Hotspot Shield VPN’s Privacy and Security Promises Contradict Practices

Written by Michelle De Mooy

In March, just after Congress repealed rules that would have required internet service providers (ISPs) to get permission before using customers’ sensitive information, virtual private network (VPN) companies with apps reported a huge spike in downloads. Consumers were looking for a way to control who could view their online activities by using a VPN, a technology that enables internet users to privately send and receive data across public networks. VPNs are frequently cited by advocates (and regulators) as one of the few ways for the public to obscure personal information online. But some VPNs fail to live up to their promises.

As detailed in the complaint CDT filed today with the Federal Trade Commission (FTC), we believe Hotspot Shield Free VPN (Hotspot Shield) has employed unfair and deceptive trade practices as defined under Section 5 of the FTC Act. Among other concerns, the complaint details the ways in which Hotspot Shield’s marketing claims around privacy and security directly contradict its actual practices and policies – the description of the Hotspot Shield app in Google’s Play Store announces, “Your privacy and security are guaranteed!”, while CDT’s investigation found the opposite.

Working with the developers of Carnegie Mellon University’s (CMU) Mobile App Compliance System to examine the Android app’s practices, CDT found numerous instances where Hotspot Shield shared sensitive data such as the names of wireless networks, Media Access Control addresses, and device IMEI numbers with third-party advertising networks without disclosing it to users. Hotspot Shield also says it has a “no logs” policy, but its privacy policy tells a different story: “When using a VPN service, a user’s internet connections are routed through servers either run by or controlled by the VPN provider. VPN providers may log data about this connection. These VPN logs serve a variety of functions, ranging from operations to delivery of third-party advertising.”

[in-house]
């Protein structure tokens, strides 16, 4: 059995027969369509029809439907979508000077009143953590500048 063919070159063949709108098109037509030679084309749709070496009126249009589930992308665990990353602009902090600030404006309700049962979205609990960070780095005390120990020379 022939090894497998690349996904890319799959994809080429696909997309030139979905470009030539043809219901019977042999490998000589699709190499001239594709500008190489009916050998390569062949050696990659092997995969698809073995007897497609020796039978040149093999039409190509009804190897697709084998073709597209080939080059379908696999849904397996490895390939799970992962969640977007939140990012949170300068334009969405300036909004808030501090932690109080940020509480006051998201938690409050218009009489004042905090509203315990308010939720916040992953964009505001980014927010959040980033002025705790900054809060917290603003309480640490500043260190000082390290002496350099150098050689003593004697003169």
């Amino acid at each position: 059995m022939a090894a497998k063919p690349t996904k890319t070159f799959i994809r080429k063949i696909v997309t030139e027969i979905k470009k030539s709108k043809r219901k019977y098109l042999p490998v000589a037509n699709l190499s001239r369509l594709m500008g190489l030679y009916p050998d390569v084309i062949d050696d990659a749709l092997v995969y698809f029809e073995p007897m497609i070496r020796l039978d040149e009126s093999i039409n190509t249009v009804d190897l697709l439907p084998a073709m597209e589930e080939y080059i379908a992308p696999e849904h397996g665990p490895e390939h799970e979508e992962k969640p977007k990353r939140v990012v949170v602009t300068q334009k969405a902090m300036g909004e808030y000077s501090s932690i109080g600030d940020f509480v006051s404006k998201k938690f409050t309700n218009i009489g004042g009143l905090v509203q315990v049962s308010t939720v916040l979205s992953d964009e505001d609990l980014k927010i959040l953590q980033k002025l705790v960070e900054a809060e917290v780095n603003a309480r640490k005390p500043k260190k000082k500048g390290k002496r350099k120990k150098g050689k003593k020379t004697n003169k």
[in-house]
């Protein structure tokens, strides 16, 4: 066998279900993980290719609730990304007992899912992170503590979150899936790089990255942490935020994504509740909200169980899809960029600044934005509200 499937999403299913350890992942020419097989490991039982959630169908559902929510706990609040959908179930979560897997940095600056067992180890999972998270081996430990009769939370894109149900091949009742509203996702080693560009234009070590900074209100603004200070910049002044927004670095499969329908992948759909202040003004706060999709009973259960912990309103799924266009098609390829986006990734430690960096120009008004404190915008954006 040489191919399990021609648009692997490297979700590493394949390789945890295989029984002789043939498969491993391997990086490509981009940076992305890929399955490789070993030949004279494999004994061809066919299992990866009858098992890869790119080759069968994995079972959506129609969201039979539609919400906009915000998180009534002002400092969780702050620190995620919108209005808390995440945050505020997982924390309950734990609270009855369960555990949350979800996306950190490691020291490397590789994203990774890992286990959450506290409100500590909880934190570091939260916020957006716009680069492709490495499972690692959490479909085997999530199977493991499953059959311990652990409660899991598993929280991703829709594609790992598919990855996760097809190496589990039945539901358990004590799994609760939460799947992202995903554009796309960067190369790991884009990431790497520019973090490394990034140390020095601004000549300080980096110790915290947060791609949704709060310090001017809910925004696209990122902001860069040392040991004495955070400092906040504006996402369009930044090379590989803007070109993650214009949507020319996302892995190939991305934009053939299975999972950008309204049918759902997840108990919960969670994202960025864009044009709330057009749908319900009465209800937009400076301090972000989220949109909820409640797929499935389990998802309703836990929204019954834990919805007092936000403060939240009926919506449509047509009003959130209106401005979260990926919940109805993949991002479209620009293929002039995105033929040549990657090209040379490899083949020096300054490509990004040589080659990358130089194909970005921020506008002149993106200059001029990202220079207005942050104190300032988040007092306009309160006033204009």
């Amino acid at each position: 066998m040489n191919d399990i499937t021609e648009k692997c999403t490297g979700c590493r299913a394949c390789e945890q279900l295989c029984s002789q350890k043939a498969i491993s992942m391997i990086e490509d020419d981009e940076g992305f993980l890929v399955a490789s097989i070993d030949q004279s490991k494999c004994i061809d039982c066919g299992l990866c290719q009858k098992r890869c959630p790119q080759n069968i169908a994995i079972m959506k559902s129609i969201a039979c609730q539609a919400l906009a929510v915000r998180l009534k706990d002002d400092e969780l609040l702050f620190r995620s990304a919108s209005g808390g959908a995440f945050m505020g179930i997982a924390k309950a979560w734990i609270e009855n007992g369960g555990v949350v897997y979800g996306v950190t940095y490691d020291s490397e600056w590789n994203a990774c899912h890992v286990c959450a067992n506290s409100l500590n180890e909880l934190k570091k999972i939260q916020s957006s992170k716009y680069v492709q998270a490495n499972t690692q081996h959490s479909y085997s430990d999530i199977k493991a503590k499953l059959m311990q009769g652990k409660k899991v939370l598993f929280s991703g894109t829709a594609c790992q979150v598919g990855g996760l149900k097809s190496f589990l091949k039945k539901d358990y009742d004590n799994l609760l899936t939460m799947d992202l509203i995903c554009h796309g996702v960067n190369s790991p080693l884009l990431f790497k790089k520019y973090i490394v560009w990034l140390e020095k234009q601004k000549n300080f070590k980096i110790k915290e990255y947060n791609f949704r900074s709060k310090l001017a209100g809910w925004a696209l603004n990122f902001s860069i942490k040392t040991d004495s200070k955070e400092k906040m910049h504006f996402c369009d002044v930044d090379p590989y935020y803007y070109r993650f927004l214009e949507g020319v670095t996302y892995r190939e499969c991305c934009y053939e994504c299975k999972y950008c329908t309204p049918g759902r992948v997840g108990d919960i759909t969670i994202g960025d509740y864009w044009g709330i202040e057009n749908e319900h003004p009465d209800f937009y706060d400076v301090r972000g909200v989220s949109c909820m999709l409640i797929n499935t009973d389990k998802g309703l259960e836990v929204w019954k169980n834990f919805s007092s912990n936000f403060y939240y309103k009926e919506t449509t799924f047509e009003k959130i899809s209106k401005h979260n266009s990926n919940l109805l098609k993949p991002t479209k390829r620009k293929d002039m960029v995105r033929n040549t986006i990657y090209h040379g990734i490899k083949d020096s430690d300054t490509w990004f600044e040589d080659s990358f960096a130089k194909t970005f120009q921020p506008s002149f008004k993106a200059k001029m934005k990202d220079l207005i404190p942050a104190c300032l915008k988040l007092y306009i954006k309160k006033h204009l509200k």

Another analysis found that the Hotspot Shield app was actively injecting JavaScript codes using iframes for advertising and tracking purposes. An iframe, or “inline frame,” is an HTML tag that can be used to embed content from another site or service onto a webpage. Iframes are frequently used to insert advertising, but can also be used to inject other malicious or unwanted code onto a webpage. We also found that Hotspot Shield also does not transmit mobile carrier information through an HTTPS connection, contrary to its leading claims of robust security. Such unencrypted transmissions can be vulnerable to data leaks or outside attacks.

Finally, Hotspot Shield makes it difficult for users to avoid harm by reading reviews or otherwise performing due diligence in choosing a VPN service; reviews are frequently manipulated by affiliates hired by VPNs.

Hotspot Shield’s surreptitious practices and deceptive claims are a betrayal of the trust placed in them by users. VPNs should be in the business of giving individuals a real option for confidential internet activity, and should not use deceptive claims to expose internet users to security risks or prey upon their limited ability to compare services.

Hotspot Shield’s actual practices and policies speak much louder than its claims, and we hope the FTC is listening.

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